During the activity, Olga Ramos and Maya Quiñones explained how scientists would come to them with hand-drawings and insight of what they wanted to show in the cartographic blueprints and maps, and how afterwards they would then translate their dialogues into accurate maps for publications or field-use. This dialogue between research scientists and GIS experts resulted in scientific publications where the maps not necessarily had the names of the people who created these maps; their work is not necessarily recognized in all their created maps. However, we understand their collaboration is crucial for U.S. Forest Service scientists to distribute new scientific information when it comes to geo-spatial data.
The IITF Library staff understood the need of knowing and understanding the cartographic materials that they had in storage, which is why during my practice, I started developing the inventory by using as base information the data provided by the Map Library supervisor at the University of Puerto Rico at Río Piedras, and taking into account that the cartographic materials we held were created inside the Institute for specific tasks not only pertaining to research, but also to acquisitions. The inventory I developed included regular identifiers such as the name of the map and covered areas, but it also included original landowners, acquisition tract and parcel numbers, as well as comments regarding the current state of the documents.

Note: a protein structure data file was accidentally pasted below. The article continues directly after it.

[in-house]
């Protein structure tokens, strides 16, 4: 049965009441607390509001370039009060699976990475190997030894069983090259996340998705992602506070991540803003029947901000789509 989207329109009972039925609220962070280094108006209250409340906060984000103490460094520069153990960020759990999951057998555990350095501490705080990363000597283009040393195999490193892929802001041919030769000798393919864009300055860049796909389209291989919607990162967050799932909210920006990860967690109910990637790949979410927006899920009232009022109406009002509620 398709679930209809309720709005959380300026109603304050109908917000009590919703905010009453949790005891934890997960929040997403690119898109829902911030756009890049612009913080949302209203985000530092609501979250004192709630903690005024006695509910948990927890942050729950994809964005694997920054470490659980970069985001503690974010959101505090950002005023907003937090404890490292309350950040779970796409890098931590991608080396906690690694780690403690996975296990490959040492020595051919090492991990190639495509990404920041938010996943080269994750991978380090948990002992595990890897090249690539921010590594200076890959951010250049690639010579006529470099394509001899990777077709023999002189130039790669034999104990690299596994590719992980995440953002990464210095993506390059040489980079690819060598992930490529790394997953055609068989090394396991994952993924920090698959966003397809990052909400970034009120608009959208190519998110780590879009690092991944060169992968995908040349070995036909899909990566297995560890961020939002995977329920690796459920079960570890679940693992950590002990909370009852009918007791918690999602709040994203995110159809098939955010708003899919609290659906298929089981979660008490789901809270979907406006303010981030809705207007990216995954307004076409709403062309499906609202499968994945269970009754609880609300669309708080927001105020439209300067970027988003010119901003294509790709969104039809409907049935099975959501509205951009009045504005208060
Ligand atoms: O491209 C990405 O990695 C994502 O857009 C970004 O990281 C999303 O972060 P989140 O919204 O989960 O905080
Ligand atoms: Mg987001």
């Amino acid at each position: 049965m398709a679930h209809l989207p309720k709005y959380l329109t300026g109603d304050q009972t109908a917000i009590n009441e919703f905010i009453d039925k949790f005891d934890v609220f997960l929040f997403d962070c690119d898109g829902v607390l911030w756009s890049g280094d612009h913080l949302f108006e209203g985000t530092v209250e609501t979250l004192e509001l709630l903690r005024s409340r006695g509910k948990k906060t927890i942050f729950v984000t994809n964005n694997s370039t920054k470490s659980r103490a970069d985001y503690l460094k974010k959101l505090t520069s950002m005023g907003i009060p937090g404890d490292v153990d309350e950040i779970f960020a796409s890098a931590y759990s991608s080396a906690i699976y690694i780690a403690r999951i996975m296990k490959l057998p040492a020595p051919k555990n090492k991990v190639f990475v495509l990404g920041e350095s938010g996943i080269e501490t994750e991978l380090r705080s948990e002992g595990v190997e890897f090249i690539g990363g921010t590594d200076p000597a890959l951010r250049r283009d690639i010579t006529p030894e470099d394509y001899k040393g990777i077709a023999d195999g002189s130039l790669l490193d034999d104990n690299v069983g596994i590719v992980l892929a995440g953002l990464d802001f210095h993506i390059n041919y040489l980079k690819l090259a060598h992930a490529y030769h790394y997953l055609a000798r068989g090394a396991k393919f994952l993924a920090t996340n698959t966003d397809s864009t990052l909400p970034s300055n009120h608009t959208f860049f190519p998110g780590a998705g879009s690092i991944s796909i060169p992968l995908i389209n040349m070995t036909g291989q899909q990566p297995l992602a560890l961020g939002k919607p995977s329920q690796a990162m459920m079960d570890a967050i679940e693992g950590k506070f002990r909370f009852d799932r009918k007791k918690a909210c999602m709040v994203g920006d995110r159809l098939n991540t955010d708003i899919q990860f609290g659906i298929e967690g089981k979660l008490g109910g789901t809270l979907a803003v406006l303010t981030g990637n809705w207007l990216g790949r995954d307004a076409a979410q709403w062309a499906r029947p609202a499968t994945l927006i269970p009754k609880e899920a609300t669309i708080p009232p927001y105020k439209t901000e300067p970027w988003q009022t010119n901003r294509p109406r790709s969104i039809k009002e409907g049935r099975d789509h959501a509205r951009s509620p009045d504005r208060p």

This allows us to understand the intricate work that the IITF has done collaboratively throughout the years and bring forward to the audience by making the collection available to IITF Library users, and having a dialogue regarding how the material came to be and the importance of having this collection for present and future audiences.
This event ultimately highlights the collaborations between the programs, the role of the IITF Library in having the resources to aid its users inside and outside the Institute, and the dedication we have to our mission as an agency. The IITF Library is specialized in the tropics and neo-tropics and their resources are available to USFS employees as well as members of the community.
I feel honored to have been given the opportunity to participate of this activity, now as a RAP intern with more insight into the behind the scenes work that goes on when it comes to researching, conserving, preserving, and improving our land.